Traditionally, white/gold vestments are associated with joyful celebration. These vestments speak of the opalescent glory of God. They speak to the radiant joy the Church experiences as she is gifted the sacred mysteries on the altar, the consequence of the glorious Resurrection. This is the reason why the Church asks us to wear white/gold on the Solemnities of Easter, Christmas, and Corpus Christi. Currently, the custom for our Requiem Masses is to use White and Gold, in what I can only assume is an attempt to the console the loved ones of the deceased. And while I can absolutely sympathize with the priest who desires to console, I believe that the use of white/gold vestments subverts the Catholic doctrines on justification and opens us up to the errors of Luther. Allow me to explain.
Martin Luther opted for a rather bleak view of Human Nature. He reasoned from his personal inability to conquer sin- and a very unhealthy scrupulosity- that since the sin of Adam destroyed both our likeness to God and our will to be moral, sin was a necessity in our lives. He claimed that even good acts are sinful because they are the result of some selfish or wicked tendency in man. For Luther, Human Nature was irredeemably and totally depraved. Since, in accord with his depraved nature, man cannot possibly have any merit before the throne of God, mans righteousness or justification -if there is such a thing to speak of- must always be external to him. Enter Jesus Christ. The merit of Jesus’ merciful sacrifice is so abundant and total that it covers the wicked sinner. What Luther meant when he said that man is made righteous is nothing more than that Jesus’ obedience to the father through the Cross and Resurrection has covered us so that we needn’t worry about the punishment due to our still sinful natures (Solid. Declar. III, sec. 15). What then of faith? Whereas most people would think of faith as an act of assent to the revealed truths of God, Luther contested that faith isn’t an act at all because faith is a good, and good acts are impossible because Human Nature is depraved. Instead, Luther tried to clarify that faith is a gift from God which allows one to assent to the belief that Christ’s merits have covered you (Solid. Declar. III, Sec. 13). Faith here is only the mechanism by which the sinner reaches his hand out to grab the cloak of Christ’s merits, for no amount of contrition or love of God could merit such a gift (Solid. Declar. III, Sec. 31). There are two corollaries that Luther drew from his understanding of Justification.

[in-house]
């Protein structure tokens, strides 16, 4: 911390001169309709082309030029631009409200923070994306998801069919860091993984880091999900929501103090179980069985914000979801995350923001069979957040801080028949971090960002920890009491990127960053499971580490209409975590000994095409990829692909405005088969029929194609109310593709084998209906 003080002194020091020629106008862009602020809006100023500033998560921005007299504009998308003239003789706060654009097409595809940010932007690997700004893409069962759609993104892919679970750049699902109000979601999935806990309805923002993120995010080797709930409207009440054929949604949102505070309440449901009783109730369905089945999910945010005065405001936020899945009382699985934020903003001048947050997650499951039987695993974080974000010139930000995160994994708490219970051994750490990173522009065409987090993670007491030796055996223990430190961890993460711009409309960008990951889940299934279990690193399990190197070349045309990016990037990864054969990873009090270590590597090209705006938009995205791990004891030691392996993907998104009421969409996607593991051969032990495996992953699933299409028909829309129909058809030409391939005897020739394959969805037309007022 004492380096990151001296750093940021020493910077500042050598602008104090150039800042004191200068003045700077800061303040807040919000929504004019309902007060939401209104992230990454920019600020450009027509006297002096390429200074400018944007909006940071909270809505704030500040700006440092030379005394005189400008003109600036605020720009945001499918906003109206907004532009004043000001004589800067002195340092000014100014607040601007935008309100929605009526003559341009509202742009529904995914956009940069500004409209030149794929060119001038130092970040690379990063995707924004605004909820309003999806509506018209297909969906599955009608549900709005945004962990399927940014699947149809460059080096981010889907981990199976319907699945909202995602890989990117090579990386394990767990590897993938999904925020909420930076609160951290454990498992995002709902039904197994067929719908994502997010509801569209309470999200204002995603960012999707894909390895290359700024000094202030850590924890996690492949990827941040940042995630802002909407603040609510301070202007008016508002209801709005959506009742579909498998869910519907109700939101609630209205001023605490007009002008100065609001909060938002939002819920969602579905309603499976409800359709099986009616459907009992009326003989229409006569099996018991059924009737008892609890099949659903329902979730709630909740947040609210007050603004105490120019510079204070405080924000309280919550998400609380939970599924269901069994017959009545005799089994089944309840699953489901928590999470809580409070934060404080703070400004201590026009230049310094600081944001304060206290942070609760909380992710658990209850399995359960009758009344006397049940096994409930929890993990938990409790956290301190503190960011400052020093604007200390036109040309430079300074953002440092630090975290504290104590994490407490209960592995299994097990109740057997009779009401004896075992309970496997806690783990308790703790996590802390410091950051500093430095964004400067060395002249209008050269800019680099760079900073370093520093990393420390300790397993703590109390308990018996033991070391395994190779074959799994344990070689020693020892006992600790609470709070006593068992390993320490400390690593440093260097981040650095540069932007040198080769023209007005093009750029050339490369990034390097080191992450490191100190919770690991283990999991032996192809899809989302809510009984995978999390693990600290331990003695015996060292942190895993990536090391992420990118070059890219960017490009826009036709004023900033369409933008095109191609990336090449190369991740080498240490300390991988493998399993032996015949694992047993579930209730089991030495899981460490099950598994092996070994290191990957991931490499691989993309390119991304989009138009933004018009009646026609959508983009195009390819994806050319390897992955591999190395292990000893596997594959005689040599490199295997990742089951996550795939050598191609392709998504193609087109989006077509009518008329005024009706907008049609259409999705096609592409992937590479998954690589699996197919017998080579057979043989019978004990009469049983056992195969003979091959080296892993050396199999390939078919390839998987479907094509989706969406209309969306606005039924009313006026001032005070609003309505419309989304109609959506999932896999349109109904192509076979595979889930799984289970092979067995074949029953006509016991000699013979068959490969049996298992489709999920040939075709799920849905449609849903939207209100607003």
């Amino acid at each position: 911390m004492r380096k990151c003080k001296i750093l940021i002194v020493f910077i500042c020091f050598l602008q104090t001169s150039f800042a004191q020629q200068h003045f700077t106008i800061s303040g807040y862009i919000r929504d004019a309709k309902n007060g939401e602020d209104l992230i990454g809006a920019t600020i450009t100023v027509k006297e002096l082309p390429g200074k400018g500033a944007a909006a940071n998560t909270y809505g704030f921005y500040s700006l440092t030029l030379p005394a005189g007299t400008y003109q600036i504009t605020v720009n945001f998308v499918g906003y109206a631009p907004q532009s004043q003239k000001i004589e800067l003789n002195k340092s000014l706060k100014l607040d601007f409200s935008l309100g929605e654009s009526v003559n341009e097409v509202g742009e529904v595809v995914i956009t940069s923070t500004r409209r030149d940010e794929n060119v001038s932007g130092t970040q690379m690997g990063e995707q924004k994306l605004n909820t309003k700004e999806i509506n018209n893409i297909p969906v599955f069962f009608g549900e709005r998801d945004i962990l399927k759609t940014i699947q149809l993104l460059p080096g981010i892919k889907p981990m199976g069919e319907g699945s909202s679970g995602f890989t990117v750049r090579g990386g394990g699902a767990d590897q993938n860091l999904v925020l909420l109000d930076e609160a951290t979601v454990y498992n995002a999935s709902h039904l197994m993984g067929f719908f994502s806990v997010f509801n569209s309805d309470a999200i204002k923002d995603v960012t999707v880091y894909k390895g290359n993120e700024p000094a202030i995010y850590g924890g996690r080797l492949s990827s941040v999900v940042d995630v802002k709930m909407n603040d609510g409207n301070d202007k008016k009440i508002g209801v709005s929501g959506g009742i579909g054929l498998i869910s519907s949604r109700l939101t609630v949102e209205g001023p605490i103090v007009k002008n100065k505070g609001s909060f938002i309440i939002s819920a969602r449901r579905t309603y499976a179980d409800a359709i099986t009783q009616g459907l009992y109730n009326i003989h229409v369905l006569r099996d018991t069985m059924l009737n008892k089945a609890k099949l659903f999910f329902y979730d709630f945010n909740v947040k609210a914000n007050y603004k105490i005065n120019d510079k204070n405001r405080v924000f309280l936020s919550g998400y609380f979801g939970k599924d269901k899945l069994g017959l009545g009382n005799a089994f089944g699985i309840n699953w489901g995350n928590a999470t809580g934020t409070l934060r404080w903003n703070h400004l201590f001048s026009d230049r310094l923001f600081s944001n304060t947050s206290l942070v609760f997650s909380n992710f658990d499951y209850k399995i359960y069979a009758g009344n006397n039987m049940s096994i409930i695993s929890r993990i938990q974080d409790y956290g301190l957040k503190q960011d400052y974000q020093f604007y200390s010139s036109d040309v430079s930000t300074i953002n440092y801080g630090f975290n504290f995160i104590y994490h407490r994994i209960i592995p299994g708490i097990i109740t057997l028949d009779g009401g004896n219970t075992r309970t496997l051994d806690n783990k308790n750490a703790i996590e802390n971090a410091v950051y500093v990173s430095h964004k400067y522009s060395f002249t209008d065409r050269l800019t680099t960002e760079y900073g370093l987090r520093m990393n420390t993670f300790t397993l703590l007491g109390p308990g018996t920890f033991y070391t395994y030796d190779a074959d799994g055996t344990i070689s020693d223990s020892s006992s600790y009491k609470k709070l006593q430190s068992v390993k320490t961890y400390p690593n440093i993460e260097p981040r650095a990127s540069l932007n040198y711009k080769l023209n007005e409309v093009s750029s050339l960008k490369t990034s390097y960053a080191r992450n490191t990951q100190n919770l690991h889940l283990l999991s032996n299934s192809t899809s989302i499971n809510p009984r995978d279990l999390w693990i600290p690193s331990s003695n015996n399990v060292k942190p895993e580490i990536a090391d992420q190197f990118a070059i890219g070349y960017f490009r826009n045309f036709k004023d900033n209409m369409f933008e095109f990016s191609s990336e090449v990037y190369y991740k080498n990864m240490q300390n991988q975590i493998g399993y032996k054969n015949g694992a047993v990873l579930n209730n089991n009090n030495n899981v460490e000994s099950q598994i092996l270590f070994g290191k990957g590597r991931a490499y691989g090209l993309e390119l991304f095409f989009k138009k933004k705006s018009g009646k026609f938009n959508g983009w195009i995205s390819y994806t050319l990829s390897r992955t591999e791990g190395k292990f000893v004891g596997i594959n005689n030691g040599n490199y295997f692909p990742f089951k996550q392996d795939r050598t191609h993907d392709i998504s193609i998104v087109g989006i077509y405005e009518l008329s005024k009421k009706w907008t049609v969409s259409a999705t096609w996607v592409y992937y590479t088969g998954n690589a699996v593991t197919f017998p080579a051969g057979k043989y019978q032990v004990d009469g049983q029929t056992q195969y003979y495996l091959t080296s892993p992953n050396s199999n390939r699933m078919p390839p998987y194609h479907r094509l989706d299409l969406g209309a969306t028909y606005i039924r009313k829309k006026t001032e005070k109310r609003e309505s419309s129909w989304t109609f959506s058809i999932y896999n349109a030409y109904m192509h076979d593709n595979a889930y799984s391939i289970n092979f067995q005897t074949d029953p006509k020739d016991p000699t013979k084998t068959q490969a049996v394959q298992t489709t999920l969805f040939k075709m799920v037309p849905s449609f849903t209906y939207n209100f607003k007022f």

The first was that, in opposition to the Church Fathers and the entire Christian Monastic Tradition, Luther determined that ultimately, man has no need of growing in virtue or acts of penance, primarily because he genuinely thought it impossible, and secondarily because he felt that if he allowed that acts of virtue and penance could contribute to our own righteousness, it would undermine the radical gift of Christ’s grace and our emotional security in our own salvation. The second corollary that Luther drew was that so long as the faith of the individual was genuine, there was always an assurance of salvation. Luther would advise Melanchthon
“Be a sinner, and let your sins be strong, but let
your trust in Christ be stronger, and rejoice in Christ who is the
victor over sin, death, and the world. We will commit sins while we
are here, for this life is not a place where justice resides.
Catholic Dogma does not allow us to speak of a human Nature that is totally depraved. We speak of a nature wounded by Ancestral Sin.We reason, from our difficulty in conquering sin, that our natures are truly good but concupiscent, or inclined towards selfish evil. Although human freedom is weakened by this inclination, it is not damaged such that we cannot choose to order our lives in response to what is truly good. In the Catholic view, just as the dullness of a knife does not render the knife a spoon or some other utensil, so the dullness of Human Nature does not render us depraved. The soul, like the knife, can be sharpened and returned to its former glory. Man’s righteousness or justification then is not an event which is extrinsic to him. It is a gratuitous gift which intrinsically restores what has once been lost. What affects this intrinsic transformation is his relationship with Jesus Christ. Luther may have been right in declaring as St. Paul did that because of the Paschal Mystery death has no sting (1 Corinthians 15:55). As the Byzantines like to say “by death, he trampled death”. But the Catholic view allows for a real synergy or cooperation between God and man where Luther could not. The Catholic view understands faith as man’s response to everything God has revealed (CCC 26), including his saving works on the Cross. The blood and water which flow from the side of Christ are the conception of the Church wherefrom Christ offers the possibility of justification/regeneration in the sacrament of Baptism. The decision to immerse oneself in the Baptismal Waters really does affect a regeneration of soul because to be submerged into the waters is to be washed in the water from the side of Christ whose righteousness adheres in the soul. Notice that above I specifically said that the sacrifice of Christ offers the possibility of Justification. The reason why is because, unlike Luther’s system, here man, by virtue of his free will, can freely choose to deny or cooperate synergistically with God’s prompting. Just like with Luther there are two major corollaries.